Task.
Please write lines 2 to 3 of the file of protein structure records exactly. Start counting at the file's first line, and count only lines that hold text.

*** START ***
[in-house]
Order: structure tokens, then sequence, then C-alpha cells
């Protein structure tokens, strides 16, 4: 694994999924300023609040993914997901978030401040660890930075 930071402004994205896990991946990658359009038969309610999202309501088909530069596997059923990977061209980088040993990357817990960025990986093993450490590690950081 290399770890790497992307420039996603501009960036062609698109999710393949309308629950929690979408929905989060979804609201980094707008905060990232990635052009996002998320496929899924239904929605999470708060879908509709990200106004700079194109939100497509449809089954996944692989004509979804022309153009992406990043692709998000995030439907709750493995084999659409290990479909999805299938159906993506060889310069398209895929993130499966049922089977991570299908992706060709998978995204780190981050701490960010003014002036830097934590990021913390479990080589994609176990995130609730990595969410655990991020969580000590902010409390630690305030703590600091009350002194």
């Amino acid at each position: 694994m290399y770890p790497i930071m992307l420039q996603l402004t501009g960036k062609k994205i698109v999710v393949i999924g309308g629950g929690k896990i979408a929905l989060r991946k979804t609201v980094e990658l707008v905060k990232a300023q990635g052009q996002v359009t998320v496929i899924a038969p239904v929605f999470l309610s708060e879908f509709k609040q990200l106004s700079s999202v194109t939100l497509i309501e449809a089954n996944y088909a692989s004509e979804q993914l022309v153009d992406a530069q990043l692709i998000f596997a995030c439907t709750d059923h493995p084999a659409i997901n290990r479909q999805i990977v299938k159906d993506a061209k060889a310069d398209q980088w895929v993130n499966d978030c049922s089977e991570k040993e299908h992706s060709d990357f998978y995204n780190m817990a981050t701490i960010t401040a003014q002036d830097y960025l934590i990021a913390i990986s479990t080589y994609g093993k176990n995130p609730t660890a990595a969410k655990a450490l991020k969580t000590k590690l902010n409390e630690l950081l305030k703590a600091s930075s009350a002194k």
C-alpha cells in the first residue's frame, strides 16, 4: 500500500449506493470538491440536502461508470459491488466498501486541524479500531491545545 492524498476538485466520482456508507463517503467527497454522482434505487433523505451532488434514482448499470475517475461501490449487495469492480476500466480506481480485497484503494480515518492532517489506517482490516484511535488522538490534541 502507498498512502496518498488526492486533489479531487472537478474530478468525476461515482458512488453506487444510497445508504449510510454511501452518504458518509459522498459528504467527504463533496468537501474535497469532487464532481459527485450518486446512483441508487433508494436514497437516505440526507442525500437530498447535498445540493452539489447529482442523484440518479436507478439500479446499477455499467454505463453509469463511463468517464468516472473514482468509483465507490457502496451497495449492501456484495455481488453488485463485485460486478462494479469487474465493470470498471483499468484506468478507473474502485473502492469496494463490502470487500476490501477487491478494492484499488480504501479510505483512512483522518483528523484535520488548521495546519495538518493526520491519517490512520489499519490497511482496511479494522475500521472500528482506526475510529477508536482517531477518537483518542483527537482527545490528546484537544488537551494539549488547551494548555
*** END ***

Order: structure tokens, then sequence, then C-alpha cells
């Protein structure tokens, strides 16, 4: 694994999924300023609040993914997901978030401040660890930075 930071402004994205896990991946990658359009038969309610999202309501088909530069596997059923990977061209980088040993990357817990960025990986093993450490590690950081 290399770890790497992307420039996603501009960036062609698109999710393949309308629950929690979408929905989060979804609201980094707008905060990232990635052009996002998320496929899924239904929605999470708060879908509709990200106004700079194109939100497509449809089954996944692989004509979804022309153009992406990043692709998000995030439907709750493995084999659409290990479909999805299938159906993506060889310069398209895929993130499966049922089977991570299908992706060709998978995204780190981050701490960010003014002036830097934590990021913390479990080589994609176990995130609730990595969410655990991020969580000590902010409390630690305030703590600091009350002194």